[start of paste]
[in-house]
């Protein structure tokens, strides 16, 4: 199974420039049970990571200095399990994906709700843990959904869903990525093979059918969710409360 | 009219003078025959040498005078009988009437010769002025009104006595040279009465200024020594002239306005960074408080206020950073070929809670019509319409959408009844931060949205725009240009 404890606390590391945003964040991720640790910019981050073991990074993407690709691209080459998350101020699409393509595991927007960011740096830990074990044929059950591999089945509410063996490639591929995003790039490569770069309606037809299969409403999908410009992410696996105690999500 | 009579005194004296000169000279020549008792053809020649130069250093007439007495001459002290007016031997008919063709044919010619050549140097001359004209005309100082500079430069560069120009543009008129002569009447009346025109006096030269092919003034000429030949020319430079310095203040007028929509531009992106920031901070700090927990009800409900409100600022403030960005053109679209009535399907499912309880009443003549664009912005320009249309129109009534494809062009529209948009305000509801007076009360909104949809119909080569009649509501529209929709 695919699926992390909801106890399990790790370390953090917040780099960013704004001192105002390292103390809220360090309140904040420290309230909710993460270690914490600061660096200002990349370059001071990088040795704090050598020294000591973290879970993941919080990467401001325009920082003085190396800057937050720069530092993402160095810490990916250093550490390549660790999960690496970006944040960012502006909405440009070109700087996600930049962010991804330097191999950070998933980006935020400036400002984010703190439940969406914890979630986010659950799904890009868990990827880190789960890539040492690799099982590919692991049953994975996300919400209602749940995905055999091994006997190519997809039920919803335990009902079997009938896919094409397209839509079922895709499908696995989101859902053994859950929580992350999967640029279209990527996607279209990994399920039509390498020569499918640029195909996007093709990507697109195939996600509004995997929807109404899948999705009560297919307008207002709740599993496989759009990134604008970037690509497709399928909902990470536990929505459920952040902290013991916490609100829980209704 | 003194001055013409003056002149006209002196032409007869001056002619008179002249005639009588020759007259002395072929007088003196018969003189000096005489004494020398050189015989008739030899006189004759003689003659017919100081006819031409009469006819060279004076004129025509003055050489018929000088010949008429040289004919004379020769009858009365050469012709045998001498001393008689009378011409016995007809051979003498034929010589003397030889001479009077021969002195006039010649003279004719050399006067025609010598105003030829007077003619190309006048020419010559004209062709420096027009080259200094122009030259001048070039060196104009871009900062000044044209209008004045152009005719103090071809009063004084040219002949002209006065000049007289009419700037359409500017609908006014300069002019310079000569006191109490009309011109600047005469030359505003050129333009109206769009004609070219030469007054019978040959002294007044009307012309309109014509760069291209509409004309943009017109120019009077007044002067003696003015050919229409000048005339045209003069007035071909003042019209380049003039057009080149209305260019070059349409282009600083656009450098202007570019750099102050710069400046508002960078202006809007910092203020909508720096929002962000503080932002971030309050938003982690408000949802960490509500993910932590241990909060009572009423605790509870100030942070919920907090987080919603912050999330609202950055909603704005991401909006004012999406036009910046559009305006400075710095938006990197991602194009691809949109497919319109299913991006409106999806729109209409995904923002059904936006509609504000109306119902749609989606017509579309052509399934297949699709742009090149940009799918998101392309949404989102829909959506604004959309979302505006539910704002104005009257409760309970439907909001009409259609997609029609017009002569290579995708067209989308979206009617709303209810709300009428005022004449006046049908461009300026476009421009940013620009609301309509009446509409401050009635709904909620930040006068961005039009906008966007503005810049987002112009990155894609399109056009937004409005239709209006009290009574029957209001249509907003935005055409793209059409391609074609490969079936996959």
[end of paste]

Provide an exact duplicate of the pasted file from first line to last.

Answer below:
[in-house]
């Protein structure tokens, strides 16, 4: 199974420039049970990571200095399990994906709700843990959904869903990525093979059918969710409360 | 009219003078025959040498005078009988009437010769002025009104006595040279009465200024020594002239306005960074408080206020950073070929809670019509319409959408009844931060949205725009240009 404890606390590391945003964040991720640790910019981050073991990074993407690709691209080459998350101020699409393509595991927007960011740096830990074990044929059950591999089945509410063996490639591929995003790039490569770069309606037809299969409403999908410009992410696996105690999500 | 009579005194004296000169000279020549008792053809020649130069250093007439007495001459002290007016031997008919063709044919010619050549140097001359004209005309100082500079430069560069120009543009008129002569009447009346025109006096030269092919003034000429030949020319430079310095203040007028929509531009992106920031901070700090927990009800409900409100600022403030960005053109679209009535399907499912309880009443003549664009912005320009249309129109009534494809062009529209948009305000509801007076009360909104949809119909080569009649509501529209929709 695919699926992390909801106890399990790790370390953090917040780099960013704004001192105002390292103390809220360090309140904040420290309230909710993460270690914490600061660096200002990349370059001071990088040795704090050598020294000591973290879970993941919080990467401001325009920082003085190396800057937050720069530092993402160095810490990916250093550490390549660790999960690496970006944040960012502006909405440009070109700087996600930049962010991804330097191999950070998933980006935020400036400002984010703190439940969406914890979630986010659950799904890009868990990827880190789960890539040492690799099982590919692991049953994975996300919400209602749940995905055999091994006997190519997809039920919803335990009902079997009938896919094409397209839509079922895709499908696995989101859902053994859950929580992350999967640029279209990527996607279209990994399920039509390498020569499918640029195909996007093709990507697109195939996600509004995997929807109404899948999705009560297919307008207002709740599993496989759009990134604008970037690509497709399928909902990470536990929505459920952040902290013991916490609100829980209704 | 003194001055013409003056002149006209002196032409007869001056002619008179002249005639009588020759007259002395072929007088003196018969003189000096005489004494020398050189015989008739030899006189004759003689003659017919100081006819031409009469006819060279004076004129025509003055050489018929000088010949008429040289004919004379020769009858009365050469012709045998001498001393008689009378011409016995007809051979003498034929010589003397030889001479009077021969002195006039010649003279004719050399006067025609010598105003030829007077003619190309006048020419010559004209062709420096027009080259200094122009030259001048070039060196104009871009900062000044044209209008004045152009005719103090071809009063004084040219002949002209006065000049007289009419700037359409500017609908006014300069002019310079000569006191109490009309011109600047005469030359505003050129333009109206769009004609070219030469007054019978040959002294007044009307012309309109014509760069291209509409004309943009017109120019009077007044002067003696003015050919229409000048005339045209003069007035071909003042019209380049003039057009080149209305260019070059349409282009600083656009450098202007570019750099102050710069400046508002960078202006809007910092203020909508720096929002962000503080932002971030309050938003982690408000949802960490509500993910932590241990909060009572009423605790509870100030942070919920907090987080919603912050999330609202950055909603704005991401909006004012999406036009910046559009305006400075710095938006990197991602194009691809949109497919319109299913991006409106999806729109209409995904923002059904936006509609504000109306119902749609989606017509579309052509399934297949699709742009090149940009799918998101392309949404989102829909959506604004959309979302505006539910704002104005009257409760309970439907909001009409259609997609029609017009002569290579995708067209989308979206009617709303209810709300009428005022004449006046049908461009300026476009421009940013620009609301309509009446509409401050009635709904909620930040006068961005039009906008966007503005810049987002112009990155894609399109056009937004409005239709209006009290009574029957209001249509907003935005055409793209059409391609074609490969079936996959």